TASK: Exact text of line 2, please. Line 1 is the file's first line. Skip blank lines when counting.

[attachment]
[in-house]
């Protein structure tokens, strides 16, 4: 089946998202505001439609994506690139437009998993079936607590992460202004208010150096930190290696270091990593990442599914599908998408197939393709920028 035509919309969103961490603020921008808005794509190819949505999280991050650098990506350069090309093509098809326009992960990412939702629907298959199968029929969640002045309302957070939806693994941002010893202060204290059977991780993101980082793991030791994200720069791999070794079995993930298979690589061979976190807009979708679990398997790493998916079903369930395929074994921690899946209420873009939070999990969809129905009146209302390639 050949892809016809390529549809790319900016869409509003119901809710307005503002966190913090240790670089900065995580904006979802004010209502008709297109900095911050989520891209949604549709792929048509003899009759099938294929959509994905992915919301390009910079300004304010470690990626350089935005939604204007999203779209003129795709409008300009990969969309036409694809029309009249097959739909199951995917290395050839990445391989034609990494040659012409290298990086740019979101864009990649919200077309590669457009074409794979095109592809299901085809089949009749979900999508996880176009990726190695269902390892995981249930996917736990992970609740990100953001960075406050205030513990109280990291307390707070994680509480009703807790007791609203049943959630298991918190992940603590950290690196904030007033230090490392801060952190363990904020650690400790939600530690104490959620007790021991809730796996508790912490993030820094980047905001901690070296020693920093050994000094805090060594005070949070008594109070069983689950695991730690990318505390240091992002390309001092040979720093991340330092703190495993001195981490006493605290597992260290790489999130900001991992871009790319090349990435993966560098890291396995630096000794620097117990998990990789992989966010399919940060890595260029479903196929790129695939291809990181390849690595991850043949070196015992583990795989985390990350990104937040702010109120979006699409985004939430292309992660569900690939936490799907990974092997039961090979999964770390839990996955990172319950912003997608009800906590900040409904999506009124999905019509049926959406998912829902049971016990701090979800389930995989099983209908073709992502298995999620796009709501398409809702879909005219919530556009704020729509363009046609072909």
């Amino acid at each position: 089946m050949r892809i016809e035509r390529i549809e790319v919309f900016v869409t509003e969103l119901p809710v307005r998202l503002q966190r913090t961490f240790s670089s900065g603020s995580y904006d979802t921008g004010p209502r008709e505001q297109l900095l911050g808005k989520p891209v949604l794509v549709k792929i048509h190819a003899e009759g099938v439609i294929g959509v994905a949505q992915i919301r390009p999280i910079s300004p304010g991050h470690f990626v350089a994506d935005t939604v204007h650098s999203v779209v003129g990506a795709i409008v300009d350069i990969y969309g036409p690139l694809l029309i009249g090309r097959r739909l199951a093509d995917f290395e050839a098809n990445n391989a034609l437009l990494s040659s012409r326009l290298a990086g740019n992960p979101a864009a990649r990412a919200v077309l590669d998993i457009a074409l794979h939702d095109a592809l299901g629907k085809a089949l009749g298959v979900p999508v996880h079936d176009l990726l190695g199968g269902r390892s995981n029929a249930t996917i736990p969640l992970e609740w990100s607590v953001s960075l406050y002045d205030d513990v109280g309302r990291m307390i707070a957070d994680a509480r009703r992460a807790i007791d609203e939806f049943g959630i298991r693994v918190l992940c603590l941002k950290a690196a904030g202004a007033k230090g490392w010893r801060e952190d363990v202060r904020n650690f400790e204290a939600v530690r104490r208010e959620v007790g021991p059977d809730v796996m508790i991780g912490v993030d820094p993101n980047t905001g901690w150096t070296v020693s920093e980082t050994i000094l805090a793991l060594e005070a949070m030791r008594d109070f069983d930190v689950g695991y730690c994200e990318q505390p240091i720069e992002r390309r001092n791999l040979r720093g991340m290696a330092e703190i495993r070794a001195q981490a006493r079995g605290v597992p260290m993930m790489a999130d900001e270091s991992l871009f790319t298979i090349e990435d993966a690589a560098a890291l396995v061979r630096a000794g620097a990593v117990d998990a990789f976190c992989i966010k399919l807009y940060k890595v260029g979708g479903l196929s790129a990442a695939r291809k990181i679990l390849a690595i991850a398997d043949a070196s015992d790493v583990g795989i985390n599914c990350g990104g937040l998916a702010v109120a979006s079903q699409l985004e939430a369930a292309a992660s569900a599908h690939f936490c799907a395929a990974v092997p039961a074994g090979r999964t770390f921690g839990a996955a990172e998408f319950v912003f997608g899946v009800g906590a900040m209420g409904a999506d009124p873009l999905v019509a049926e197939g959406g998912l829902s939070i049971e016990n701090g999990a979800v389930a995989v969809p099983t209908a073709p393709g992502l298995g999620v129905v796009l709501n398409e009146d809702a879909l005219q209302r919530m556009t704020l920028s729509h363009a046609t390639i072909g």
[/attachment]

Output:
């Protein structure tokens, strides 16, 4: 089946998202505001439609994506690139437009998993079936607590992460202004208010150096930190290696270091990593990442599914599908998408197939393709920028 035509919309969103961490603020921008808005794509190819949505999280991050650098990506350069090309093509098809326009992960990412939702629907298959199968029929969640002045309302957070939806693994941002010893202060204290059977991780993101980082793991030791994200720069791999070794079995993930298979690589061979976190807009979708679990398997790493998916079903369930395929074994921690899946209420873009939070999990969809129905009146209302390639 050949892809016809390529549809790319900016869409509003119901809710307005503002966190913090240790670089900065995580904006979802004010209502008709297109900095911050989520891209949604549709792929048509003899009759099938294929959509994905992915919301390009910079300004304010470690990626350089935005939604204007999203779209003129795709409008300009990969969309036409694809029309009249097959739909199951995917290395050839990445391989034609990494040659012409290298990086740019979101864009990649919200077309590669457009074409794979095109592809299901085809089949009749979900999508996880176009990726190695269902390892995981249930996917736990992970609740990100953001960075406050205030513990109280990291307390707070994680509480009703807790007791609203049943959630298991918190992940603590950290690196904030007033230090490392801060952190363990904020650690400790939600530690104490959620007790021991809730796996508790912490993030820094980047905001901690070296020693920093050994000094805090060594005070949070008594109070069983689950695991730690990318505390240091992002390309001092040979720093991340330092703190495993001195981490006493605290597992260290790489999130900001991992871009790319090349990435993966560098890291396995630096000794620097117990998990990789992989966010399919940060890595260029479903196929790129695939291809990181390849690595991850043949070196015992583990795989985390990350990104937040702010109120979006699409985004939430292309992660569900690939936490799907990974092997039961090979999964770390839990996955990172319950912003997608009800906590900040409904999506009124999905019509049926959406998912829902049971016990701090979800389930995989099983209908073709992502298995999620796009709501398409809702879909005219919530556009704020729509363009046609072909």